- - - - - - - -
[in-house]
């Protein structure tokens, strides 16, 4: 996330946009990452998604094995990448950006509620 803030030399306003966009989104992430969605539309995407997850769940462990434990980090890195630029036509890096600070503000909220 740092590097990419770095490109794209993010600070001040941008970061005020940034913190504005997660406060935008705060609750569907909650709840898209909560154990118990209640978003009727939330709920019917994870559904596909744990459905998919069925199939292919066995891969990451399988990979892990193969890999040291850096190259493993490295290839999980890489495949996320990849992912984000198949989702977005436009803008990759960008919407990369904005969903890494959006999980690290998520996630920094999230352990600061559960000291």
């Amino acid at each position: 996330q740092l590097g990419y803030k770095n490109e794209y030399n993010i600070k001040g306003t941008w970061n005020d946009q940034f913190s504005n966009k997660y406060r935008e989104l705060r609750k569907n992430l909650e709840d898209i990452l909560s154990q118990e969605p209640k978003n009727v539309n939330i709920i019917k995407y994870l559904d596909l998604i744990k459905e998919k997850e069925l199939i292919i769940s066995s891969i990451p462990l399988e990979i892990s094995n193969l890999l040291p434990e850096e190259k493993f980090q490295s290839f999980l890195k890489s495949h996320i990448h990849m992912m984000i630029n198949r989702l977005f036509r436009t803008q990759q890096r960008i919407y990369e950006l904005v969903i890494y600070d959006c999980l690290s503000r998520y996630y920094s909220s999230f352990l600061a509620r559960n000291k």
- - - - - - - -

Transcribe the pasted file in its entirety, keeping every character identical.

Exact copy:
[in-house]
């Protein structure tokens, strides 16, 4: 996330946009990452998604094995990448950006509620 803030030399306003966009989104992430969605539309995407997850769940462990434990980090890195630029036509890096600070503000909220 740092590097990419770095490109794209993010600070001040941008970061005020940034913190504005997660406060935008705060609750569907909650709840898209909560154990118990209640978003009727939330709920019917994870559904596909744990459905998919069925199939292919066995891969990451399988990979892990193969890999040291850096190259493993490295290839999980890489495949996320990849992912984000198949989702977005436009803008990759960008919407990369904005969903890494959006999980690290998520996630920094999230352990600061559960000291």
């Amino acid at each position: 996330q740092l590097g990419y803030k770095n490109e794209y030399n993010i600070k001040g306003t941008w970061n005020d946009q940034f913190s504005n966009k997660y406060r935008e989104l705060r609750k569907n992430l909650e709840d898209i990452l909560s154990q118990e969605p209640k978003n009727v539309n939330i709920i019917k995407y994870l559904d596909l998604i744990k459905e998919k997850e069925l199939i292919i769940s066995s891969i990451p462990l399988e990979i892990s094995n193969l890999l040291p434990e850096e190259k493993f980090q490295s290839f999980l890195k890489s495949h996320i990448h990849m992912m984000i630029n198949r989702l977005f036509r436009t803008q990759q890096r960008i919407y990369e950006l904005v969903i890494y600070d959006c999980l690290s503000r998520y996630y920094s909220s999230f352990l600061a509620r559960n000291k």